The gold-standard method for diagnosis of Alzheimer’s disease is post-mortem examination of the brain for amyloid plaques.12,15 The most well-established methods for diagnosis of Alzheimer’s disease in living persons are positron emission tomography (PET) of the brain and examination of CSF for Aβ (Aβ40, Aβ42) and tau (phosphorylated tau and total tau protein concentration) biomarkers.12,13,15
CSF levels of Aβ42/40 and tau are widely accepted markers of Alzheimer’s disease. A lower level Aβ42 in CSF generally correlates with a higher presence of Aβ plaques in the brain,16 and a lower Aβ42/40 CSF ratio is suggestive of an increased risk of Alzheimer’s disease.12,13,15 On the other hand, increased CSF phosphorylated tau (p-tau181) is associated with an increased risk of Alzheimer’s disease.12,13,15,16 However, levels of these markers may not always be directly correlated with symptoms or the presence of amyloid plaques.12,13,15
Similarly, imaging studies (PET, MRI) are useful for identifying neurodegenerative changes and amyloid plaques/neurofibrillary tangles, but findings do not necessarily correlate with clinical symptoms.12,13,15,16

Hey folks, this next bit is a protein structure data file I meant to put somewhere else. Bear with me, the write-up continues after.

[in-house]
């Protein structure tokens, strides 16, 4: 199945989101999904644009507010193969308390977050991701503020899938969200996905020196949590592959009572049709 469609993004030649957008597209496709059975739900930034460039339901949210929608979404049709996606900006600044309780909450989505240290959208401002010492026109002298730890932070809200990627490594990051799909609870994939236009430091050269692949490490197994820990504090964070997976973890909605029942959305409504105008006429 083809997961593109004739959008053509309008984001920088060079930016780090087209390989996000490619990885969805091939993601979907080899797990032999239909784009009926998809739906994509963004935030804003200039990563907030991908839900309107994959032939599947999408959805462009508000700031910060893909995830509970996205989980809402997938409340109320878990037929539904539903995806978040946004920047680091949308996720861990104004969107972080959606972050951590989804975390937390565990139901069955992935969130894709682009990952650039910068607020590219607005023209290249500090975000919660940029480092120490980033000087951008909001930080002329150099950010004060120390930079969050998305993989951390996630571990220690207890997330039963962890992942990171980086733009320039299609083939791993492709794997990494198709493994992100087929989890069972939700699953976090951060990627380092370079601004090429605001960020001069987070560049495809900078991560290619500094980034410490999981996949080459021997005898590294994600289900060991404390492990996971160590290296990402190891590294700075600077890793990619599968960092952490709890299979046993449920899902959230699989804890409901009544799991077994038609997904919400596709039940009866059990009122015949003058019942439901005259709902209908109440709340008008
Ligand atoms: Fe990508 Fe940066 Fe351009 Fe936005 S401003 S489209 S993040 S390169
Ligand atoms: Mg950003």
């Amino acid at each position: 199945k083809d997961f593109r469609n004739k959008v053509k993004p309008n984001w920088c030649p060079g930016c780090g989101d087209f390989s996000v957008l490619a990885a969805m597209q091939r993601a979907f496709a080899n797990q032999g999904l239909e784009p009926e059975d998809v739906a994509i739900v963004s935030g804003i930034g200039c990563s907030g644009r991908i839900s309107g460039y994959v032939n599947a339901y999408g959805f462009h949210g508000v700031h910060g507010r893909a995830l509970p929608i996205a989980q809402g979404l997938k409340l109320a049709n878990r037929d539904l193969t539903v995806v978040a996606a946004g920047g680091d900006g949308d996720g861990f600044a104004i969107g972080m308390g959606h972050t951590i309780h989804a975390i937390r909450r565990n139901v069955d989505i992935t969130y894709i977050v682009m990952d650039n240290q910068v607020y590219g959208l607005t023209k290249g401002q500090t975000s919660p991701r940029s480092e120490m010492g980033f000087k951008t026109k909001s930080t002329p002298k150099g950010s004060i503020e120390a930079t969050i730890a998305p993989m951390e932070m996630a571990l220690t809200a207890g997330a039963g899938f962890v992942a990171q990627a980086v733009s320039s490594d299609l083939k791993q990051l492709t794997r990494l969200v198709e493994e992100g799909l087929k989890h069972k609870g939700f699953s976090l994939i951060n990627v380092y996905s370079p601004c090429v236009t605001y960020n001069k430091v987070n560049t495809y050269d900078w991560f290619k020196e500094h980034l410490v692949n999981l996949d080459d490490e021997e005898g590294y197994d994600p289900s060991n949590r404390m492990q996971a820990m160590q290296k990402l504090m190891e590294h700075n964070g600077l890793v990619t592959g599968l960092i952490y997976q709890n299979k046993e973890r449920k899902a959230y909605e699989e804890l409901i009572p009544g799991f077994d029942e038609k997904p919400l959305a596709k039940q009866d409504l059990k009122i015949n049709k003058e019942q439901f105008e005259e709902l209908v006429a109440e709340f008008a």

The degree of correlation between both CSF biomarkers and imaging with symptoms depends on the place of an individual in the Alzheimer’s disease spectrum during the long period of disease progression.12,17 Several reported models take into account biomarker, imaging, and clinical data to predict the likelihood of Alzheimer’s disease.12,17
The National Institute of Aging (NIA)18,19 and the International Working Group (IWG-2)20 combine CSF biomarker (Aβ42/40, p-tau181) and imaging data with the presence and degree of cognitive impairment in the Alzheimer’s disease spectrum in their diagnostic criteria.12,16 According to the NIA and IWG-2, cognitive testing should include administration of at least 1 standardized and validated instrument for detection of cognitive impairment or dementia (eg, Montreal cognitive assessment test).18
The amyloid/tau/neurodegeneration (ATN) framework has also been proposed as a method to define the biological state of Alzheimer’s disease and identify individuals more likely to develop Alzheimer’s disease and who may be candidates for early intervention.20
Currently, CSF biomarkers are used in the diagnosis of Alzheimer’s disease in living individuals, but a sensitive and specific blood-based biomarker approach would represent a more accessible, affordable, and less invasive option. The development of blood-based markers is an area of active research—a plasma assay that uses an Aβ42/Aβ40 ratio that correlates with Aβ-PET status was recently approved in the United States and the European Union.12 In addition, Quest Diagnostics offers a clinically validated blood-based biomarker test that employs the Aβ42/Aβ40 ratio (see Sidebar, How the laboratory can help).